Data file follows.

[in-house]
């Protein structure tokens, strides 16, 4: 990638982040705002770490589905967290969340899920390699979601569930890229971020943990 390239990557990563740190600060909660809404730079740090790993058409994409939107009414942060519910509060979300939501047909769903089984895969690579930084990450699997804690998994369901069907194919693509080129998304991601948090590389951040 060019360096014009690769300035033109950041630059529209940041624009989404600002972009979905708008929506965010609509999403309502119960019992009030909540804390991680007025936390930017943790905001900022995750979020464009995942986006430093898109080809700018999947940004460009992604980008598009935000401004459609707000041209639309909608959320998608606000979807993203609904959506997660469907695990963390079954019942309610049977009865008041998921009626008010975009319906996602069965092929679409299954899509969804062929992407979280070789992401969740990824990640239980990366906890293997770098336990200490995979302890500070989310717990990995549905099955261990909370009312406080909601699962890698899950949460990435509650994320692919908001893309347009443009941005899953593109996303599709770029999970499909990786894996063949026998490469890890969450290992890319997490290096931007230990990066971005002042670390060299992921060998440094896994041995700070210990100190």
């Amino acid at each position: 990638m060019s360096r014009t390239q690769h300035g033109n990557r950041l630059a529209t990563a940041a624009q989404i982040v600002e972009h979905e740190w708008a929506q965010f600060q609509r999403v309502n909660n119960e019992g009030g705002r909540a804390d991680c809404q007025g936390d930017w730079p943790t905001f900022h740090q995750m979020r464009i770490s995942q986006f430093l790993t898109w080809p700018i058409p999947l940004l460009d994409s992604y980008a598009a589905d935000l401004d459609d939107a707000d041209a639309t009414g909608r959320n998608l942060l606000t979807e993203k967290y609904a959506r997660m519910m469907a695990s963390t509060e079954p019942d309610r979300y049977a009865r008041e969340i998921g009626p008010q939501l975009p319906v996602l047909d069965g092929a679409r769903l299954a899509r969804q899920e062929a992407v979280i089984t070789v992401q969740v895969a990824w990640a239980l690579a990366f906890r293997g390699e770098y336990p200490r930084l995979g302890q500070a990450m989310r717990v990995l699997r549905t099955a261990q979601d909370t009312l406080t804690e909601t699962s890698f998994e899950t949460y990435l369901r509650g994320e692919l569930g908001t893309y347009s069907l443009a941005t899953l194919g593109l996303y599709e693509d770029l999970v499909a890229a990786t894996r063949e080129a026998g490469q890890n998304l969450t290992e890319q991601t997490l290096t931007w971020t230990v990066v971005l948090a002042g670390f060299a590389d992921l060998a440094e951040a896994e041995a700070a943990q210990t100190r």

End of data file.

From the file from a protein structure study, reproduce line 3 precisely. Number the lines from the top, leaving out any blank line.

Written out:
């Amino acid at each position: 990638m060019s360096r014009t390239q690769h300035g033109n990557r950041l630059a529209t990563a940041a624009q989404i982040v600002e972009h979905e740190w708008a929506q965010f600060q609509r999403v309502n909660n119960e019992g009030g705002r909540a804390d991680c809404q007025g936390d930017w730079p943790t905001f900022h740090q995750m979020r464009i770490s995942q986006f430093l790993t898109w080809p700018i058409p999947l940004l460009d994409s992604y980008a598009a589905d935000l401004d459609d939107a707000d041209a639309t009414g909608r959320n998608l942060l606000t979807e993203k967290y609904a959506r997660m519910m469907a695990s963390t509060e079954p019942d309610r979300y049977a009865r008041e969340i998921g009626p008010q939501l975009p319906v996602l047909d069965g092929a679409r769903l299954a899509r969804q899920e062929a992407v979280i089984t070789v992401q969740v895969a990824w990640a239980l690579a990366f906890r293997g390699e770098y336990p200490r930084l995979g302890q500070a990450m989310r717990v990995l699997r549905t099955a261990q979601d909370t009312l406080t804690e909601t699962s890698f998994e899950t949460y990435l369901r509650g994320e692919l569930g908001t893309y347009s069907l443009a941005t899953l194919g593109l996303y599709e693509d770029l999970v499909a890229a990786t894996r063949e080129a026998g490469q890890n998304l969450t290992e890319q991601t997490l290096t931007w971020t230990v990066v971005l948090a002042g670390f060299a590389d992921l060998a440094e951040a896994e041995a700070a943990q210990t100190r």